After Supercars made a raft of rule changes, in this week’s Pirtek Poll we want to know whether you thought the racing was better at Sydney Motorsport Park.
In the lead up to the BP Ultimate Sydney SuperSprint, Supercars announced several rule revisions to cut costs and spice up the racing.
G-force sensors and brake temperature sensors were removed. Live data access was restricted and data logger access was prohibited until the end of the event.
The number of rattle guys allowed to be used was also cut from four to two and only six people could cross the control line.
Supercars also restricted the amount of personnel to 13 crew per two-car team, including drivers.
Notably, Supercars removed the need to refuel with races reduced 32-lap races (125km).
Perhaps the biggest change was the limitations on Dunlop soft tyres.
The net result of tyre restrictions and a typically high wear Sydney Motorsport Park meant strategies were largely mixed as some teams opted to take either two, three, or four tyres.
Scott McLaughlin won the first race of the weekend, but was fortunate not to cede position to compatriot Shane van Gisbergen who pitted later and attacked in the dying moments.
Having only taken two tyres in the first race of the weekend, Nick Percat was well placed for the second affair.
He started the race on fresher tyres and made headway from fifth on the grid to be second on the road before his pit stop.
The likes of van Gisbergen and Fabian Coulthard were big losers in the opening stint, losing significant ground as they sacrificed tyres in the first leg of the race for a stronger second half.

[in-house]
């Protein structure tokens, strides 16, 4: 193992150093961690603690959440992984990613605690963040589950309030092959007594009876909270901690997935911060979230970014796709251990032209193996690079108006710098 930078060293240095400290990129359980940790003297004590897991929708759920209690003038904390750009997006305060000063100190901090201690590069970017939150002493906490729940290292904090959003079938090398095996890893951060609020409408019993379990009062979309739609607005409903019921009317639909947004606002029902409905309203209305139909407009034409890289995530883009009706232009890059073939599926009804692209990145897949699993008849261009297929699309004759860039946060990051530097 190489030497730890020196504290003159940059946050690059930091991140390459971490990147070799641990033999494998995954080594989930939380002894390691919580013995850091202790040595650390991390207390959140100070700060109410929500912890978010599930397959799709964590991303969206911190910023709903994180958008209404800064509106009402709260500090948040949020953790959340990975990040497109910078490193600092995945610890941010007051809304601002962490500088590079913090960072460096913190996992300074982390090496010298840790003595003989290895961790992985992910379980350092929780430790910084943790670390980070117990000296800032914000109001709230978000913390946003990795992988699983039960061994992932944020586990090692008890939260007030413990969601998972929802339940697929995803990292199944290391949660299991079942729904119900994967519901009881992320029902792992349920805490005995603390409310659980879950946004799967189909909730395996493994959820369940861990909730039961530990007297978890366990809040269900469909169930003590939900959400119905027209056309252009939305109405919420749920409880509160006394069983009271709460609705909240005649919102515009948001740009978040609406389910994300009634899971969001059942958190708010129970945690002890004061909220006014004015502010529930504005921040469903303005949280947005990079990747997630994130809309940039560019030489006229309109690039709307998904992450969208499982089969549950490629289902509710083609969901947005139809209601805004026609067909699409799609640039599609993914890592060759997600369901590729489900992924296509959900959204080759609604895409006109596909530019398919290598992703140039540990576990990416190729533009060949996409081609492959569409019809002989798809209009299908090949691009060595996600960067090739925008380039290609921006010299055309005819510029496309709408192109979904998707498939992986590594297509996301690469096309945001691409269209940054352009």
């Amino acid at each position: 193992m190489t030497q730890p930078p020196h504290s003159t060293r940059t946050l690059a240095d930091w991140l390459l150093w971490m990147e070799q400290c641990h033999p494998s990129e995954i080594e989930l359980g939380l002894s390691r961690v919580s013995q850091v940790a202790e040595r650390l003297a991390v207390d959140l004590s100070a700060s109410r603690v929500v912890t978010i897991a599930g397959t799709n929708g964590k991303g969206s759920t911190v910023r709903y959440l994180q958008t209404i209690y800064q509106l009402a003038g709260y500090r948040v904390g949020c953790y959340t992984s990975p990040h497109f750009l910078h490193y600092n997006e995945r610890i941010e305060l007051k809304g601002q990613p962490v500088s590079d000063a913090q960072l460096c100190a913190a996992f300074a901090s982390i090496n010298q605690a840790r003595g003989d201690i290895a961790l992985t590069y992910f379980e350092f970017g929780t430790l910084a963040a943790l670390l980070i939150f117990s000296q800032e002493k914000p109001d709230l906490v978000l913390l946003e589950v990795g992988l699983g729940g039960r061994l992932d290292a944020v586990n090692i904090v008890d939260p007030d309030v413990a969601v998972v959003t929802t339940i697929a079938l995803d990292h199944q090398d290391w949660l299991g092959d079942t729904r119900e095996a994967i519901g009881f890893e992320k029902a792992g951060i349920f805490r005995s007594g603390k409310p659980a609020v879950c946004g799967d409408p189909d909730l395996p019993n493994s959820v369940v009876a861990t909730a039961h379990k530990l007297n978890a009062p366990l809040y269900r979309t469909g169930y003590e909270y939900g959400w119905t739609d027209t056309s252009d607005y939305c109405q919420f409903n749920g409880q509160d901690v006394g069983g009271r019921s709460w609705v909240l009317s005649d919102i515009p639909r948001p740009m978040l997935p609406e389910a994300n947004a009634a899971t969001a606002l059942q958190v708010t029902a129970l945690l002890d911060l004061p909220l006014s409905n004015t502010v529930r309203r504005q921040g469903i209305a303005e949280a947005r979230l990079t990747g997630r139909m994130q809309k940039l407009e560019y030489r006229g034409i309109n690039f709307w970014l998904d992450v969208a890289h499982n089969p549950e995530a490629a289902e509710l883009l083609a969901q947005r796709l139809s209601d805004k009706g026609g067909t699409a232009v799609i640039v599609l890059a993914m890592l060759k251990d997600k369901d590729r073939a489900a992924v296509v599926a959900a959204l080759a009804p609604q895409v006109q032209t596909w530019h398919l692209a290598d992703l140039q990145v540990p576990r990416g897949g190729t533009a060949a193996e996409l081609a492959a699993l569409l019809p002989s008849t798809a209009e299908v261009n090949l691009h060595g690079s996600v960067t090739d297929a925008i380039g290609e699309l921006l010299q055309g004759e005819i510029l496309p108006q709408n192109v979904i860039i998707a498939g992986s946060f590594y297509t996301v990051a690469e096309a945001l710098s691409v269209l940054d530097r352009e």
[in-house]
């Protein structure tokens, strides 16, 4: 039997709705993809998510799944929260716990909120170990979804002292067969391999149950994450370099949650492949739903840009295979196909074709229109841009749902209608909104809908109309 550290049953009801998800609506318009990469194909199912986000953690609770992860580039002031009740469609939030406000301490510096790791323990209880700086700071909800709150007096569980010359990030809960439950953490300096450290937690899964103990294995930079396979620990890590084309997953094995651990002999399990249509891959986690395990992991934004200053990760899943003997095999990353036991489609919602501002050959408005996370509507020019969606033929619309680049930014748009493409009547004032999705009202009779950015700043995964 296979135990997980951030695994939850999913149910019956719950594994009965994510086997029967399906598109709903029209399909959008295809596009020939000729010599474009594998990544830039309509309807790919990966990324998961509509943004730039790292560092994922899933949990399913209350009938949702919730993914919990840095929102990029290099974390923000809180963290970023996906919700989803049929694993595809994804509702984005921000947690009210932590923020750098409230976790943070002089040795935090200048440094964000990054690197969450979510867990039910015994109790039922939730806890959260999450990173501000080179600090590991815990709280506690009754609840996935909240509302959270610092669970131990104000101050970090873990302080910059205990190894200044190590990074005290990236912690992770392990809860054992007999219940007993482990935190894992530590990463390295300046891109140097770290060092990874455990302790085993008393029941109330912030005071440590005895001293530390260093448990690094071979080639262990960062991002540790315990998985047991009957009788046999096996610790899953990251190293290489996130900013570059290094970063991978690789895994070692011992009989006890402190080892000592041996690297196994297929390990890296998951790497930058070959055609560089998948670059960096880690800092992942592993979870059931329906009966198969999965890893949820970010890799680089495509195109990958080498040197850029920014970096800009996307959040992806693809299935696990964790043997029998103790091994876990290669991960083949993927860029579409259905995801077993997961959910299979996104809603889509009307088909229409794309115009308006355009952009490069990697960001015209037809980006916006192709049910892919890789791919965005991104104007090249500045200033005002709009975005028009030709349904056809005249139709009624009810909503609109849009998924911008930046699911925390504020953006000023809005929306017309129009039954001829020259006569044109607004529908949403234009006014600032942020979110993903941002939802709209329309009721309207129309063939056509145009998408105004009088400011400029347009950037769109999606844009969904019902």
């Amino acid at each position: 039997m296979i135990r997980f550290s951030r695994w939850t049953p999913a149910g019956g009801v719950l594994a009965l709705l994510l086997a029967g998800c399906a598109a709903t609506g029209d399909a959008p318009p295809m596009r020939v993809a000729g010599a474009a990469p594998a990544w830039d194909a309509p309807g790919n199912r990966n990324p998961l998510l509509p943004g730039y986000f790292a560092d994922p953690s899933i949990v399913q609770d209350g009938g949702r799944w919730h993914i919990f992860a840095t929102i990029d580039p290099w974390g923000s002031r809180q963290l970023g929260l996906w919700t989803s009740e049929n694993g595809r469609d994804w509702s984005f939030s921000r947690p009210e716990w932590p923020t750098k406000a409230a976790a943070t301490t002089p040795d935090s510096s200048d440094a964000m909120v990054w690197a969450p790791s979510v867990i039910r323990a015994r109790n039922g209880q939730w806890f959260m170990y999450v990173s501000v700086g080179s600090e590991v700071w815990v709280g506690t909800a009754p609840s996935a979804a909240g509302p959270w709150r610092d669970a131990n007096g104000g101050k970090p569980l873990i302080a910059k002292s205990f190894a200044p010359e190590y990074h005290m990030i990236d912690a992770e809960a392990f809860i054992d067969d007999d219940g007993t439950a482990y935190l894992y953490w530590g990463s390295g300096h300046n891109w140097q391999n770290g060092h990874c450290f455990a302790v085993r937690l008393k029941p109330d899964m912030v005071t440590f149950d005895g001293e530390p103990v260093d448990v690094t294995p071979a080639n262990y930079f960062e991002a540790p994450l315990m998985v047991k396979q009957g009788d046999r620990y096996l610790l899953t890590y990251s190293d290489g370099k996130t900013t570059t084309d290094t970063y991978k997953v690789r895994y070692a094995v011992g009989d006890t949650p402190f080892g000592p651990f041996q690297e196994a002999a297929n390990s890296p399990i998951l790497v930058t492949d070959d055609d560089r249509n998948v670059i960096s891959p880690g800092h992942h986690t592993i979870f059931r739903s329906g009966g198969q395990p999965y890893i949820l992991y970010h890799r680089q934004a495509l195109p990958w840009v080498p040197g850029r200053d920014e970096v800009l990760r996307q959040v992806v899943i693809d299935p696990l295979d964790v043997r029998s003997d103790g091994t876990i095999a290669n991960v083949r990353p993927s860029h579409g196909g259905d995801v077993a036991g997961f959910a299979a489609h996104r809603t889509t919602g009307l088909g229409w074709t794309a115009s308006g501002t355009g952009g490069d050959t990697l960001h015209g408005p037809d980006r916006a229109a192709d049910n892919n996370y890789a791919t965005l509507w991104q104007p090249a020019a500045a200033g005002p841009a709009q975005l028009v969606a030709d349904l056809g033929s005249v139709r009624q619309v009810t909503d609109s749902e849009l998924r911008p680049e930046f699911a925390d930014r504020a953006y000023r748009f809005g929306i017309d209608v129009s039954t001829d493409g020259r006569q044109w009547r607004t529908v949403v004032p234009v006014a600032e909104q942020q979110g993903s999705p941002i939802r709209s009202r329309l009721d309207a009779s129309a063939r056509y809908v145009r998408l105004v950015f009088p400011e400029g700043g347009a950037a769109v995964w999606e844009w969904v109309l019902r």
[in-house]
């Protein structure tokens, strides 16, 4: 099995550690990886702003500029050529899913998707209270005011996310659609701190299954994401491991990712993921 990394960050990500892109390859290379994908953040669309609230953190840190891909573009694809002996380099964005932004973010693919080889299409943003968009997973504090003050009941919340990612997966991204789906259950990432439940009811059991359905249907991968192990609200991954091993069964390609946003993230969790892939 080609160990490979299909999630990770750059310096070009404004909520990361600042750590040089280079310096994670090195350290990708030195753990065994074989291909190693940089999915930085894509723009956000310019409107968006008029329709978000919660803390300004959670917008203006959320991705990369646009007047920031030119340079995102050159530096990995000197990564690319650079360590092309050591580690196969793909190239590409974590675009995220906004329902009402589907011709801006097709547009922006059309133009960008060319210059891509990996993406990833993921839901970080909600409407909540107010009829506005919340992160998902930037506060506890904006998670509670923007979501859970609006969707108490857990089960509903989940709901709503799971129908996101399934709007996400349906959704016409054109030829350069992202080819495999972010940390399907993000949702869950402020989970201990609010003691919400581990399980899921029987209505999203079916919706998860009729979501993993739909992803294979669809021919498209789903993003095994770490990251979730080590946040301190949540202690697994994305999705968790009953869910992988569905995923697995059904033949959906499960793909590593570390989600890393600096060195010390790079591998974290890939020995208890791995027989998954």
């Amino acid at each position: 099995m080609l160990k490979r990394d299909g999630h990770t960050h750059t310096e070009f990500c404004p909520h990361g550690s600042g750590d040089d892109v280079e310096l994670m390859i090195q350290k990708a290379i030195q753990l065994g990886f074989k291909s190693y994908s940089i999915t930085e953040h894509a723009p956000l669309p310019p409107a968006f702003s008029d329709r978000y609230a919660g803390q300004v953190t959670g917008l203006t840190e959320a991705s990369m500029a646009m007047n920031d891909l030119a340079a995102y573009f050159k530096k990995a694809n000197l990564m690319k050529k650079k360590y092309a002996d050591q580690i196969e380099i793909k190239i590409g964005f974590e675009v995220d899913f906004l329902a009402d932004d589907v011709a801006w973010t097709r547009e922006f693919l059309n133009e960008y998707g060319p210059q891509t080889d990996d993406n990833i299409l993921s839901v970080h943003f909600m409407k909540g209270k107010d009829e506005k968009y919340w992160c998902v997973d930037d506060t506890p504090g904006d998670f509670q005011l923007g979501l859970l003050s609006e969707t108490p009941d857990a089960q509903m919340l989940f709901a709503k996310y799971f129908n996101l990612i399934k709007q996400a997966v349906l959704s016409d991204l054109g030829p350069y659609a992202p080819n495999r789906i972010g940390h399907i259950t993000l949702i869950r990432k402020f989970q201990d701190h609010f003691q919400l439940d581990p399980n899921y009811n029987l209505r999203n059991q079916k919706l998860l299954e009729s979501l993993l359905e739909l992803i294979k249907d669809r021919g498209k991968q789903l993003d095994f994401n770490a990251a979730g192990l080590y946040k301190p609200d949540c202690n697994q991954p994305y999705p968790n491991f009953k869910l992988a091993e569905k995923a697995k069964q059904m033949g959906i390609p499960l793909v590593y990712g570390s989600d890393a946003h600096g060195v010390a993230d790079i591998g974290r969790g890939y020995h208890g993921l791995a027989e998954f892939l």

Percat briefly took the lead after Jamie Whincup pitted, running longer and putting fresh tyres on shortly thereafter.
With his Holden ZB Commodore fitted with newer tyres, he caught the seven-time champion, passed for the lead on merit, and duly won the race.
Having dropped to 21st after his first pit stop, van Gisbergen climbed to seventh.
The final affair was won by McLaughlin once more but nearly saw Lee Holdsworth come through to snatch the win.
Todd Hazelwood was well placed for a podium too, but suffered an anti-roll bar failure at the end of his first stint.
While passing wasn’t as prominent in Race 7 where strategies weren’t as varied, Race 8 and Race 9 saw plenty of passing and two very close fights for the podium.
Team owners and drivers have apportioned some of the success to the high wear nature of Sydney Motorsport Park.
Most are conscious that the next round at Winton Motor Raceway may bring different results and have signalled a desire for more changeable strategy.
After McLaughlin and Percat shared the spoils last weekend, in this week’s Pirtek Poll we want to know whether you thought the racing was better at Sydney Motorsport Park.